Dr. Laurel Sprague is an HIV and human rights activist, currently serving at UNAIDS as Chief, Community Mobilization. She came to UNAIDS from the Global Network of People Living with HIV (GNP+) where she served as Executive Director. Previously, she worked with the HIV Justice Network and the Sero Project, both organizations focused on ending criminalization of people living with HIV where she led their social science research activities and monitoring and evaluation efforts.
Laurel has been engaged in social justice efforts on behalf of the rights of people living with HIV as a support group member, client, board member, activist, trainer, educator, and researcher since shortly after her own diagnosis in 1991. She has worked in the HIV field for more than two decades and specializes in the intersections of health, human rights, gender, and political environments. Since 2009, Laurel has worked with networks of people living with HIV and other key population networks to support the People Living with HIV Stigma Index and other community-led, participatory research and evaluation projects in North America, Sub-Saharan Africa, and Central and Eastern Europe. Her research and advocacy passion is for the political representation, self-empowerment, and dignity of people and communities who face discrimination and rights violations.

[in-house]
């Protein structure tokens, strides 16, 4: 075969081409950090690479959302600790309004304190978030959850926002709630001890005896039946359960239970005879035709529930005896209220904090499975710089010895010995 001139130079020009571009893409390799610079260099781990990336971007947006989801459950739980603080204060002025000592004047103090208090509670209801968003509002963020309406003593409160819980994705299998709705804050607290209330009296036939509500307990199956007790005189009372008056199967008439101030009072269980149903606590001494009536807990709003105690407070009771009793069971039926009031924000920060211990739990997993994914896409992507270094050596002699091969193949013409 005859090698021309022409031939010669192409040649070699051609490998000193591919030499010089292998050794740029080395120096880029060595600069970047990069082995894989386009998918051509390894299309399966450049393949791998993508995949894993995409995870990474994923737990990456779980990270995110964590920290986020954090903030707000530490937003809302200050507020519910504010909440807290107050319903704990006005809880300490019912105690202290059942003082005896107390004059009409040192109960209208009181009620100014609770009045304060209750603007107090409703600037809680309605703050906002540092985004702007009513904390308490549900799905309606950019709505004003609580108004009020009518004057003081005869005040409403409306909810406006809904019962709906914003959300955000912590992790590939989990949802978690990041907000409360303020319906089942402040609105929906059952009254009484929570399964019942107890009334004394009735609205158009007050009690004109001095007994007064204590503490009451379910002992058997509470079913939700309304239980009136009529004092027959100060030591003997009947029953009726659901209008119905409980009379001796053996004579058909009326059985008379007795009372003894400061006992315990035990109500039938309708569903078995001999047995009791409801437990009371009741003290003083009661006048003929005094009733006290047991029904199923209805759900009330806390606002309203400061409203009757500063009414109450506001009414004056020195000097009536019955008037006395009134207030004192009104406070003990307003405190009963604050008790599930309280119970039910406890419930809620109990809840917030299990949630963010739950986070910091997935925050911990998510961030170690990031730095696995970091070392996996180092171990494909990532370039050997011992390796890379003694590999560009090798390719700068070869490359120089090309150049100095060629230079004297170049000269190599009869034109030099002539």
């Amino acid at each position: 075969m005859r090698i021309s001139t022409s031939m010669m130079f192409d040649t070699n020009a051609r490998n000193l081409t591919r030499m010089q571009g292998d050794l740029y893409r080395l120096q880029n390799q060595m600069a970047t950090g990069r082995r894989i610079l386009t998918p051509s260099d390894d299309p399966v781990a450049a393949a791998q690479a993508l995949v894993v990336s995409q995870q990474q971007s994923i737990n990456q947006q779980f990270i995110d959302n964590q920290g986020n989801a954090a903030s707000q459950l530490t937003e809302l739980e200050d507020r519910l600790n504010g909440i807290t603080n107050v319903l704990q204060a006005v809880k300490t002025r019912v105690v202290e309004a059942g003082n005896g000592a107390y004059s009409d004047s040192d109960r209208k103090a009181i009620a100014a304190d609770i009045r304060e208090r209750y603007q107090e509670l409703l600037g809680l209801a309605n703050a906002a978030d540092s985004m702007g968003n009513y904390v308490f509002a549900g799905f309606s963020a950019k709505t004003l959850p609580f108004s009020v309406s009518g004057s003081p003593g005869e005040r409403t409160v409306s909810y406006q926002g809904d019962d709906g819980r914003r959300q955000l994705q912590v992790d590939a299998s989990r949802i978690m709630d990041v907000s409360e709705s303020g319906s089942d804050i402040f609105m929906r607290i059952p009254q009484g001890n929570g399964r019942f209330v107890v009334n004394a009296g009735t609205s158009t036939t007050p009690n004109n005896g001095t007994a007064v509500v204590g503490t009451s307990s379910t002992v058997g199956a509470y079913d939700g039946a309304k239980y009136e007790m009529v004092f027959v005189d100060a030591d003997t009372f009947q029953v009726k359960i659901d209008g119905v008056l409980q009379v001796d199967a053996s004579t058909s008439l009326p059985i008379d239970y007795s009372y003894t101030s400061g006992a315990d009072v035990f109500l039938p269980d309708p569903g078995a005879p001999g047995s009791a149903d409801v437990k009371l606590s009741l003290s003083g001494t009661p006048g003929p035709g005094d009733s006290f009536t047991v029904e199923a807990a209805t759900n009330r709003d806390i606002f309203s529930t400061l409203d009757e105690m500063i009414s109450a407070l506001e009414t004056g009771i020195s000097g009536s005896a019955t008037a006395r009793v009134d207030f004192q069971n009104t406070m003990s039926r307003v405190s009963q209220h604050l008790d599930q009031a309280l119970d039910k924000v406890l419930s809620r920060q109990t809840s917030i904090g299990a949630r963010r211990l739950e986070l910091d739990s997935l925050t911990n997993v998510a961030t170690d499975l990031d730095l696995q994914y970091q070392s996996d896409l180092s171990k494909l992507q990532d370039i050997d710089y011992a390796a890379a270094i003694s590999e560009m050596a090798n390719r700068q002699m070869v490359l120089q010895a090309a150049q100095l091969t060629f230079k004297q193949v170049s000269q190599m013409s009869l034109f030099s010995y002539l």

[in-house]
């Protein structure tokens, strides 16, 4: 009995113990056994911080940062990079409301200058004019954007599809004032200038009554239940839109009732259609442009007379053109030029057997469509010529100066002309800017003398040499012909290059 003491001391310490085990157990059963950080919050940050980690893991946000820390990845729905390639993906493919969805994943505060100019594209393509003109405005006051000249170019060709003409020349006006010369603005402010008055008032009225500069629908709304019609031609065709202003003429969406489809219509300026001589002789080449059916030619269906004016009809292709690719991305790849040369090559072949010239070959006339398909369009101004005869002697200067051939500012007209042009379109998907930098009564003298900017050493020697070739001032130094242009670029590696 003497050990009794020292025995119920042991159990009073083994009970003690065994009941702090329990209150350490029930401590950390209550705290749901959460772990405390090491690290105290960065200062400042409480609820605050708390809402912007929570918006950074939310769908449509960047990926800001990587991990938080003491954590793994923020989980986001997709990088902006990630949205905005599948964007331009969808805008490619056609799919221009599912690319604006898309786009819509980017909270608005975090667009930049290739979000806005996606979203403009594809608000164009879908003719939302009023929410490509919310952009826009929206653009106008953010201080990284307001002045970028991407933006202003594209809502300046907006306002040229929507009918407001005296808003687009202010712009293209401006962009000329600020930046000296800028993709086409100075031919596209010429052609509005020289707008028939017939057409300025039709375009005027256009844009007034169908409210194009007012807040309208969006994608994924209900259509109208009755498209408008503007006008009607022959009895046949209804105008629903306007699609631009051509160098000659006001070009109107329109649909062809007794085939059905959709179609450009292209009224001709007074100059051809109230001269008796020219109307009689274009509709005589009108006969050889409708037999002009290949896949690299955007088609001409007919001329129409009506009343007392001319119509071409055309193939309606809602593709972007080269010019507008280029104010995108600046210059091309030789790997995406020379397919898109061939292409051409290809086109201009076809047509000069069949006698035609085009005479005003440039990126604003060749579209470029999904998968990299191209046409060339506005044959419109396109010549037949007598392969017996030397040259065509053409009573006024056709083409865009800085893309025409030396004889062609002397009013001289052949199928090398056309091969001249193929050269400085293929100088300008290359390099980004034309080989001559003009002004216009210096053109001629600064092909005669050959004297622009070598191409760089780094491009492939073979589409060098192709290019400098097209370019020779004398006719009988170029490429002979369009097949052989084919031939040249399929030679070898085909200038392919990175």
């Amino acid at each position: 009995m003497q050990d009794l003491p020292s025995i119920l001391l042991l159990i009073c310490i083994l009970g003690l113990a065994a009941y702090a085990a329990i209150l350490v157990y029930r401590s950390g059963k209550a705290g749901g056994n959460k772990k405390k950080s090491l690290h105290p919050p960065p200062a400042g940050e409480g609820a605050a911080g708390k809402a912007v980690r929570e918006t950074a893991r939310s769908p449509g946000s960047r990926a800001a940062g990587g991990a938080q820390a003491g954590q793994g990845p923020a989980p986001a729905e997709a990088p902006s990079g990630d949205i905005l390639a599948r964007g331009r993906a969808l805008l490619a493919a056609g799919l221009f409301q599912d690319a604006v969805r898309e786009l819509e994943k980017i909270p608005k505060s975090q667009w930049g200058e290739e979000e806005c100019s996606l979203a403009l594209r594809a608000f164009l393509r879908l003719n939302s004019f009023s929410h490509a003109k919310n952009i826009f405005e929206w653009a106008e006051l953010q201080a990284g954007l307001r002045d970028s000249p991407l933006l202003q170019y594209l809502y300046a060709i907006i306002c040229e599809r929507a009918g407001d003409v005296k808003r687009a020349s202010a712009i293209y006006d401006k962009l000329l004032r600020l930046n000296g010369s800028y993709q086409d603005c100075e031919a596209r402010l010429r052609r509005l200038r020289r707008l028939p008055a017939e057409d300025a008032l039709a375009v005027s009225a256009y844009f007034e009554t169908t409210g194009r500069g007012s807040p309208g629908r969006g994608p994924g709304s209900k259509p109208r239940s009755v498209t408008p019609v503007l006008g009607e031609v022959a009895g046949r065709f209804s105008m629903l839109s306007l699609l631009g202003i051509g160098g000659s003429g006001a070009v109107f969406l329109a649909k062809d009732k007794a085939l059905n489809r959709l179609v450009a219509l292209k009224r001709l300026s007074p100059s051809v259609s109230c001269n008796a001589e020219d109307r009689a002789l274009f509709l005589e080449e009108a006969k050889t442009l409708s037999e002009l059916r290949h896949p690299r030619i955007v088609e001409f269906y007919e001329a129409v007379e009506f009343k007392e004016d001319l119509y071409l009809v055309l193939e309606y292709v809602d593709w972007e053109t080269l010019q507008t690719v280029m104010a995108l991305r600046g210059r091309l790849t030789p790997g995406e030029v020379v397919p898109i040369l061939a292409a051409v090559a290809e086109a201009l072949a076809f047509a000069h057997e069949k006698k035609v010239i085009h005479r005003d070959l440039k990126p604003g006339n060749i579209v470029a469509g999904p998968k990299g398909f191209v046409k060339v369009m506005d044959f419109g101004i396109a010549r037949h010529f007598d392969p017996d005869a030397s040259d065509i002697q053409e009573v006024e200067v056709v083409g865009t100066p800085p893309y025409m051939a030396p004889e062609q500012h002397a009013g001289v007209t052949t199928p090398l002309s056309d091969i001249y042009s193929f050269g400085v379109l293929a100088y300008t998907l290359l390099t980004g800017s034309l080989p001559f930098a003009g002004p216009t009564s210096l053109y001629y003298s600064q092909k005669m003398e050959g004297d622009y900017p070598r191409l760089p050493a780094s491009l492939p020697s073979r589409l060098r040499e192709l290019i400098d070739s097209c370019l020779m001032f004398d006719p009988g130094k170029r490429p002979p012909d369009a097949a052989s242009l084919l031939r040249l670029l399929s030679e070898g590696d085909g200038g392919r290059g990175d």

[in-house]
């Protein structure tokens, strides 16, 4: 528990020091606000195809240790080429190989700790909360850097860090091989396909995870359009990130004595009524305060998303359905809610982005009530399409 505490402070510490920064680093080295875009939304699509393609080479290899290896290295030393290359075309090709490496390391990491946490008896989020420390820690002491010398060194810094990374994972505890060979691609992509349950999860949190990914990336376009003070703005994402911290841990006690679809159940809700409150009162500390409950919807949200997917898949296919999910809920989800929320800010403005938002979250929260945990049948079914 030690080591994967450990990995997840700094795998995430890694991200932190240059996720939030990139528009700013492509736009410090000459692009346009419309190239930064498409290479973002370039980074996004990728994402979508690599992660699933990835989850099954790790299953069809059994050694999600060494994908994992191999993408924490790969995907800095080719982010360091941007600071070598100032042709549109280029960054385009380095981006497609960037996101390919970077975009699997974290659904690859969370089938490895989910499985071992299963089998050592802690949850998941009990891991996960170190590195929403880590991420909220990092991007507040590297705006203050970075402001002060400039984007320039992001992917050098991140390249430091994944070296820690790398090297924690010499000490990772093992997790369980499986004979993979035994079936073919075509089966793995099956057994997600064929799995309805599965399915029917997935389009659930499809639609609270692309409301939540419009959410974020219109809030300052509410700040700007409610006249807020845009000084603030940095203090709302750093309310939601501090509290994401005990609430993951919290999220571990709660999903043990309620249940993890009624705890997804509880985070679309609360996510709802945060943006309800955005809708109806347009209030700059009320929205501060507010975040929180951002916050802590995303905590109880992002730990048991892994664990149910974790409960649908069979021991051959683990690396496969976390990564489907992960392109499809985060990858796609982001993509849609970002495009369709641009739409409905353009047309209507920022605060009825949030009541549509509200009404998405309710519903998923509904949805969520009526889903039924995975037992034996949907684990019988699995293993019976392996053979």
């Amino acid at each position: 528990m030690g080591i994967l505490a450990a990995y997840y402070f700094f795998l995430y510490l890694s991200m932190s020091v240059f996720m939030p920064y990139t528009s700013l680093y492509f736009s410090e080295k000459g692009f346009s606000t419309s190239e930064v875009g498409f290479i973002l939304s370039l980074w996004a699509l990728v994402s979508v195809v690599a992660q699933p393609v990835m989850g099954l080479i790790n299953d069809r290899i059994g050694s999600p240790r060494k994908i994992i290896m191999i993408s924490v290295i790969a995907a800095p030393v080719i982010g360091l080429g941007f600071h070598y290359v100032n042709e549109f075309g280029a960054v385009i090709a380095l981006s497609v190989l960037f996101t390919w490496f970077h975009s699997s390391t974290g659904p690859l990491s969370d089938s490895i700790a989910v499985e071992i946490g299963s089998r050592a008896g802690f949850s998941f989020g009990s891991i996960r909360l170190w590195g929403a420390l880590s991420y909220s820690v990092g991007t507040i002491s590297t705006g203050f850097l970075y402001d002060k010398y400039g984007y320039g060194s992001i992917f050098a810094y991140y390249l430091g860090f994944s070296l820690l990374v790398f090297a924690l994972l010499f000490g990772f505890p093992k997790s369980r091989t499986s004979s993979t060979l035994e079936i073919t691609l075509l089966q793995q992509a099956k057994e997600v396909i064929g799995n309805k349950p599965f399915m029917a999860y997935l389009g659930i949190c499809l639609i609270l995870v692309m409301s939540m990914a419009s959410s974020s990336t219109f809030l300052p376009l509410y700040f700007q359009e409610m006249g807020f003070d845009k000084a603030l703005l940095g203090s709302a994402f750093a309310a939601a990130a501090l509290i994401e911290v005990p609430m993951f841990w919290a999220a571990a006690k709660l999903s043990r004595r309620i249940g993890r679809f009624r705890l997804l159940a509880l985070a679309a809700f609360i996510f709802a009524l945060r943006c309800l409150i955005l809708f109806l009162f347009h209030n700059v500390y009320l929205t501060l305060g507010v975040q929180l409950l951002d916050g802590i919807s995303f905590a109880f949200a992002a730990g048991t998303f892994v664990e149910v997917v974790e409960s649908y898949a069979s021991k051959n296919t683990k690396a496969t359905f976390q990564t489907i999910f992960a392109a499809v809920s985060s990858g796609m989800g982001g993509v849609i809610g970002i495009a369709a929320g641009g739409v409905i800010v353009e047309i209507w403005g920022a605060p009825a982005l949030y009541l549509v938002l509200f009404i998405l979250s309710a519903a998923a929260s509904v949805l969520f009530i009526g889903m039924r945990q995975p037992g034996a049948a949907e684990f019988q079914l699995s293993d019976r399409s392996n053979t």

Dr. Sprague represented North American civil society organizations as an NGO Delegate to the UNAIDS Programme Coordinating Board from 2014-2016. From 2007 to 2015, she taught political and feminist theory and political science at Wayne State University (Detroit, Michigan) and Eastern Michigan University (Ypsilanti, Michigan). In 2001, she received a master of science degree in Conflict Resolution; she received her doctorate in Political Theory in 2015 with a dissertation focused on inclusive representation of marginalized groups in global institutions.